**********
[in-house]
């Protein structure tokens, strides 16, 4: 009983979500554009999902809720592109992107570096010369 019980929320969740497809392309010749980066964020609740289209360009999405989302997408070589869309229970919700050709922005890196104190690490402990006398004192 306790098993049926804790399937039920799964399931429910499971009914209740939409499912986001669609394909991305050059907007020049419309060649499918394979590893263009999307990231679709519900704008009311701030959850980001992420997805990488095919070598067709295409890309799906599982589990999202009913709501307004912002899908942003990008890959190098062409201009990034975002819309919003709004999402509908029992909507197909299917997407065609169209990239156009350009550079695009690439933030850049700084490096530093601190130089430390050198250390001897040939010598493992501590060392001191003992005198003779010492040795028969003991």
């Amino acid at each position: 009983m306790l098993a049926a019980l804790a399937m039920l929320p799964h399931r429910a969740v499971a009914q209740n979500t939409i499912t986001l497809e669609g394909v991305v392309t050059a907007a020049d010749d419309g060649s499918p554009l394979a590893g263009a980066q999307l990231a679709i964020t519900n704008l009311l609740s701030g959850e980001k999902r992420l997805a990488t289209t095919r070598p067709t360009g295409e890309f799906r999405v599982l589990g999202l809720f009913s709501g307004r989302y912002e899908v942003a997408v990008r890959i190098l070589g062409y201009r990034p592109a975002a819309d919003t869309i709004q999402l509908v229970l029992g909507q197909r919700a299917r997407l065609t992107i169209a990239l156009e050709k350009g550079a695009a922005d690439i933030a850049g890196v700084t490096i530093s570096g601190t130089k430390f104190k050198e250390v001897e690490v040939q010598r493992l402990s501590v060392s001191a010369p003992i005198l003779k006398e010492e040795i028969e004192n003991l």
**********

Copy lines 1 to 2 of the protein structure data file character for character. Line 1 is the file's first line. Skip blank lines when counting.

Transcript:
[in-house]
């Protein structure tokens, strides 16, 4: 009983979500554009999902809720592109992107570096010369 019980929320969740497809392309010749980066964020609740289209360009999405989302997408070589869309229970919700050709922005890196104190690490402990006398004192 306790098993049926804790399937039920799964399931429910499971009914209740939409499912986001669609394909991305050059907007020049419309060649499918394979590893263009999307990231679709519900704008009311701030959850980001992420997805990488095919070598067709295409890309799906599982589990999202009913709501307004912002899908942003990008890959190098062409201009990034975002819309919003709004999402509908029992909507197909299917997407065609169209990239156009350009550079695009690439933030850049700084490096530093601190130089430390050198250390001897040939010598493992501590060392001191003992005198003779010492040795028969003991």